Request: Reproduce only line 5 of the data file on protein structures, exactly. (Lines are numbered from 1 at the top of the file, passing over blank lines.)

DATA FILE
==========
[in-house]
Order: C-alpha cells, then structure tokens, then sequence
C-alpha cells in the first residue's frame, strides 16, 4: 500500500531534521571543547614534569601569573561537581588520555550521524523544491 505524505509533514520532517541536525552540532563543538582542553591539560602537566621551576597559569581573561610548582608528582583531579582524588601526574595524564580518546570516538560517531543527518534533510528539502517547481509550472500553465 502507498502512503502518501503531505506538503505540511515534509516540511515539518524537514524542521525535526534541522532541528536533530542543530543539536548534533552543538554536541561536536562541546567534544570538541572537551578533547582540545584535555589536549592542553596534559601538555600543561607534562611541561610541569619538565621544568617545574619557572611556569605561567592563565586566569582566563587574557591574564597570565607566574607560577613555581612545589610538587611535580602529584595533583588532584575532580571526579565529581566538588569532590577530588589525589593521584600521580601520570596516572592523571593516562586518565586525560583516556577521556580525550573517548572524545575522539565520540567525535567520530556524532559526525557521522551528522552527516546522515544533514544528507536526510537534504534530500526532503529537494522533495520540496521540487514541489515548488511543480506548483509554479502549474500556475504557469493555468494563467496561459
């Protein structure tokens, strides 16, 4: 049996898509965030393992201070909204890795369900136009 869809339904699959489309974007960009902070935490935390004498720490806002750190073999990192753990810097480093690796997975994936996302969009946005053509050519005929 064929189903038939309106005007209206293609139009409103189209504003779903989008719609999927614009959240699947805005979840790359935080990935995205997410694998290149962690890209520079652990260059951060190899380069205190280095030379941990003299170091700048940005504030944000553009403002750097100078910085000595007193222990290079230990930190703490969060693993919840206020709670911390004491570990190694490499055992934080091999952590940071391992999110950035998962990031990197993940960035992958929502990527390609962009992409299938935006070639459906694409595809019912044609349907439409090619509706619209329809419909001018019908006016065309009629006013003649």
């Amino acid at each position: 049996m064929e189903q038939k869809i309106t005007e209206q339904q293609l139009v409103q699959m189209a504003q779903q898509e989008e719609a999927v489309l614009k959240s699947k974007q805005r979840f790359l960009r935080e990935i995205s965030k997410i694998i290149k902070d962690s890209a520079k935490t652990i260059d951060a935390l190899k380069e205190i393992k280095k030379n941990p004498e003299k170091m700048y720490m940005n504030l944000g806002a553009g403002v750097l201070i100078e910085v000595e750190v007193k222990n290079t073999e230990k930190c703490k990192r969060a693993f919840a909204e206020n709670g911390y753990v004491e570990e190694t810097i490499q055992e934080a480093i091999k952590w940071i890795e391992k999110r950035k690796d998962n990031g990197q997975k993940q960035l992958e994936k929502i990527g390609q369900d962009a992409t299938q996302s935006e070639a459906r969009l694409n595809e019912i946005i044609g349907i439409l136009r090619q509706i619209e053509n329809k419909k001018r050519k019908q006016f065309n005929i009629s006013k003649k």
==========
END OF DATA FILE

């Amino acid at each position: 049996m064929e189903q038939k869809i309106t005007e209206q339904q293609l139009v409103q699959m189209a504003q779903q898509e989008e719609a999927v489309l614009k959240s699947k974007q805005r979840f790359l960009r935080e990935i995205s965030k997410i694998i290149k902070d962690s890209a520079k935490t652990i260059d951060a935390l190899k380069e205190i393992k280095k030379n941990p004498e003299k170091m700048y720490m940005n504030l944000g806002a553009g403002v750097l201070i100078e910085v000595e750190v007193k222990n290079t073999e230990k930190c703490k990192r969060a693993f919840a909204e206020n709670g911390y753990v004491e570990e190694t810097i490499q055992e934080a480093i091999k952590w940071i890795e391992k999110r950035k690796d998962n990031g990197q997975k993940q960035l992958e994936k929502i990527g390609q369900d962009a992409t299938q996302s935006e070639a459906r969009l694409n595809e019912i946005i044609g349907i439409l136009r090619q509706i619209e053509n329809k419909k001018r050519k019908q006016f065309n005929i009629s006013k003649k």